0450 GMT: Saturday marked a settling-in of positions (or, for Al Jazeera, an "impasse"). The protesters entrenched their occupation of Tahrir Square in Cairo, the Government offered some gestures of meeting with opposition while maintaining public backing of the President, and Hosni Mubarak hunkered down somewhere.
There was the flutter in the afternoon that Mubarak had resigned his position as head of the ruling National Democratic Party --- while retaining membership in the NDP --- and that his son Gamal had been replaced in a key position; however, even these reports bogged down in confusion.
The confirmed development was that the Muslim Brotherhood had agreed to join talks with Vice President Omar Suleiman, but the precondition of Mubarak's immediate resignation remains. Indeed, the Brotherhood is also calling for the dissolution of Parliament and the trial of those responsible for recent violence.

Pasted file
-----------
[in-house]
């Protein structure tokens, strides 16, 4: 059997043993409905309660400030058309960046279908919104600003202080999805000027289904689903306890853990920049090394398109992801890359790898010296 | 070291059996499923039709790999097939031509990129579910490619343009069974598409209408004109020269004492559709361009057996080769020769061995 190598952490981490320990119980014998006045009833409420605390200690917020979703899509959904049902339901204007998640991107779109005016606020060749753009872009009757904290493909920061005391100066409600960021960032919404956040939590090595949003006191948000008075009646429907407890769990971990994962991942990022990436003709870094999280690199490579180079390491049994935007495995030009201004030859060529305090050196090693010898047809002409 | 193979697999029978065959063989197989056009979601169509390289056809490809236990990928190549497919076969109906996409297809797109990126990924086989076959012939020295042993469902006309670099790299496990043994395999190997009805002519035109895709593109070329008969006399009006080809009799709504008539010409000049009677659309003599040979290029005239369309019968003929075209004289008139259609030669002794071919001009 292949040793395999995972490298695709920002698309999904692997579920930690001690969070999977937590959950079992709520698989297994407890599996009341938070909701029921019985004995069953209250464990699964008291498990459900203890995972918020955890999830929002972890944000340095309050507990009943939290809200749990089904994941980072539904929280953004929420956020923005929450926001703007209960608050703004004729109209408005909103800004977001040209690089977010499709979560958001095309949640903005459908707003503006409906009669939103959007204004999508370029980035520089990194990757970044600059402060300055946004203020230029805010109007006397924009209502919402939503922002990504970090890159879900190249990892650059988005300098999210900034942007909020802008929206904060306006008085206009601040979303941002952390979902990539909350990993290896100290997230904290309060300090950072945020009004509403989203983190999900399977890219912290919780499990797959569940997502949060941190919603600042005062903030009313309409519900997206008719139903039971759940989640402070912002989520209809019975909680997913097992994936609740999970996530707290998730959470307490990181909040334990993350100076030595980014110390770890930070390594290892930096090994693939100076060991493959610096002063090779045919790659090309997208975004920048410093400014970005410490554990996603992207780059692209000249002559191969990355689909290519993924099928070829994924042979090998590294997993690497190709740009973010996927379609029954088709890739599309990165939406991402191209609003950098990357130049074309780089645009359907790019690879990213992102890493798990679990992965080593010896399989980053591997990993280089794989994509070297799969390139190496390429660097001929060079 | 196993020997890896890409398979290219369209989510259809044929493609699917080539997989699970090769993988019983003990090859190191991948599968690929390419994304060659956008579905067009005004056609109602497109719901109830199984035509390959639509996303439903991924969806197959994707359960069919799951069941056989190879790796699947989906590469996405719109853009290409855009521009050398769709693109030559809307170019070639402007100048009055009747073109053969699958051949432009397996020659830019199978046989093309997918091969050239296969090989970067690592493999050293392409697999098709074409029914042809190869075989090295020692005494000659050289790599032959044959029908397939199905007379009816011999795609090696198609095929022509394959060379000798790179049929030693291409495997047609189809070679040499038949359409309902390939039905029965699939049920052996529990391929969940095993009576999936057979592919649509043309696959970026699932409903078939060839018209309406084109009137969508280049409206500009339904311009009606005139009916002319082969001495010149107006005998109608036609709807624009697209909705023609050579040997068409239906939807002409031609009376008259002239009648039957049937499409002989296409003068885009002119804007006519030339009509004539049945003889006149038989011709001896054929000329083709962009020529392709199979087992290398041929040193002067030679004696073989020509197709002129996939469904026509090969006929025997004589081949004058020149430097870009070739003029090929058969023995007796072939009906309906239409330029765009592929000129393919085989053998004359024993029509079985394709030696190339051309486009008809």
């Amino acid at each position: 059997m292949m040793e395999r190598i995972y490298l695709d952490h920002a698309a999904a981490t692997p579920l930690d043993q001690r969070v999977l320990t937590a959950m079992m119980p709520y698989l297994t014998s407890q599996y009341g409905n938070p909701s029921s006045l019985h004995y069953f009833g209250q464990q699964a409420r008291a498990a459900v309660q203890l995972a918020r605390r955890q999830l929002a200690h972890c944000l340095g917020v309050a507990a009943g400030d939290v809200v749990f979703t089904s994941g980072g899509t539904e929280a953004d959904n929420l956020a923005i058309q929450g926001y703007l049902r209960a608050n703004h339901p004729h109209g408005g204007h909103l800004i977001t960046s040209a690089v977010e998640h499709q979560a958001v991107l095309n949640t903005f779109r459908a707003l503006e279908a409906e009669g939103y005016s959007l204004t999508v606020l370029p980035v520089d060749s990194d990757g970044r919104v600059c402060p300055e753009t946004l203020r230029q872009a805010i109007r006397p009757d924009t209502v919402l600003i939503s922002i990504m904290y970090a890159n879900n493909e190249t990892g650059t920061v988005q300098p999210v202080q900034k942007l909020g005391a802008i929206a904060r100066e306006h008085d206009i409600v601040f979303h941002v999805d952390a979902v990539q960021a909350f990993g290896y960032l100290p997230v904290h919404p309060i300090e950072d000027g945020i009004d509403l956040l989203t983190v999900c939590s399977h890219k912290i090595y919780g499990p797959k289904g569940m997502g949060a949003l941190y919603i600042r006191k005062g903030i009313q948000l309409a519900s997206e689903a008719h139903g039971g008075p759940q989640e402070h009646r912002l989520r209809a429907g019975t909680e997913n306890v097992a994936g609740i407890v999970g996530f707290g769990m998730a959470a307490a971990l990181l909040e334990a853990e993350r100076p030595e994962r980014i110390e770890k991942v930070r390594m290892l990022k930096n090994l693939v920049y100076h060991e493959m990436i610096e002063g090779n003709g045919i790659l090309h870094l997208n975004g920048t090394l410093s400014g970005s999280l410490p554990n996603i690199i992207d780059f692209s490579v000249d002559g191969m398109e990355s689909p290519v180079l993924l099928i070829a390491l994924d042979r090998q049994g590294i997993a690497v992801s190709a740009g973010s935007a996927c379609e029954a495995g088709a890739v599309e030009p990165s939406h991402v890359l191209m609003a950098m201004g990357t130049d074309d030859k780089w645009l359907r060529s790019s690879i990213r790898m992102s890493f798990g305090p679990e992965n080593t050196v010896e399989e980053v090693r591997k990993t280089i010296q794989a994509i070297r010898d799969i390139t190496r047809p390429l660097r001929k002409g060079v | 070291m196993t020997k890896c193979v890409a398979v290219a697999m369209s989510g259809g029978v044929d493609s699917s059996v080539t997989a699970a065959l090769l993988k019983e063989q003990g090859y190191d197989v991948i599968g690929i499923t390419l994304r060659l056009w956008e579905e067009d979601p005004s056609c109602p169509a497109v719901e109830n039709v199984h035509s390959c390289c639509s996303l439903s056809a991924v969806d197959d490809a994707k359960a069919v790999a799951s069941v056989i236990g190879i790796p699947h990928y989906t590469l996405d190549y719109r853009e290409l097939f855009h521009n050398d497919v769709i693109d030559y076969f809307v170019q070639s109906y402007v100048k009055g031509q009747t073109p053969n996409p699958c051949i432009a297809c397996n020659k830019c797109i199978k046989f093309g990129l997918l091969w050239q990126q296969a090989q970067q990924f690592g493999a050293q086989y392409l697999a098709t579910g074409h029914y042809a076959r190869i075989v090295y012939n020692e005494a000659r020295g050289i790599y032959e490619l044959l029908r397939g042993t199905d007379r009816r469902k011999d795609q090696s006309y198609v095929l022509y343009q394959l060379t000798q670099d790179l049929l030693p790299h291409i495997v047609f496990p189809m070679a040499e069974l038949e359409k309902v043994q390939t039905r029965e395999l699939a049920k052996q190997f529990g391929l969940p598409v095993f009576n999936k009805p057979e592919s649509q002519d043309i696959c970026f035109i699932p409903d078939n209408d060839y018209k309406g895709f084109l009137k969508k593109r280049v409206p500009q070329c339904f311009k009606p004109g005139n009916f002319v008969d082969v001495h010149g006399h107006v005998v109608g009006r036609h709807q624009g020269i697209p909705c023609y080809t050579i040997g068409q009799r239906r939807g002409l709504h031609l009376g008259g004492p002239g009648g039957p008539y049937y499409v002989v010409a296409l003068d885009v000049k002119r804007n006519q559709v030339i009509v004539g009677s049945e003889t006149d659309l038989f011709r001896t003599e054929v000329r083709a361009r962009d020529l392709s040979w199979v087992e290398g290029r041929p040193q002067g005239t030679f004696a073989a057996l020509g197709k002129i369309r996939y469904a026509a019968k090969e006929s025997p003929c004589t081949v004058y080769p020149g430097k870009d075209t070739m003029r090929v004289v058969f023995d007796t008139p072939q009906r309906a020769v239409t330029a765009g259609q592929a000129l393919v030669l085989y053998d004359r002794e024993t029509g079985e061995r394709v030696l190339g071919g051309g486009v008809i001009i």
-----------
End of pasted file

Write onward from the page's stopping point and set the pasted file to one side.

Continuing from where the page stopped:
The Tahrir Square protesters also included these in their seven demands, issued yesterday, as well as the call for the end of the State of Emergency and the "immediate prosecution of the corrupters & those who robbed the country of its wealth".
The political stand-off, with the Army now maintaining a prominent position between Tahrir Square and any pro-Mubarak forces, is compounded by the restrictions on news --- close to a blackout --- beyond Cairo and Alexandria, because of the intimidation and detention of journalists. So instead, what we get this morning is analysis --- a bit of US Government-fed information, a bit of speculation, a bit of chatter to fill space --- such as "As Mubarak Digs In, US Policy in Egypt is Complicated".
You don't say....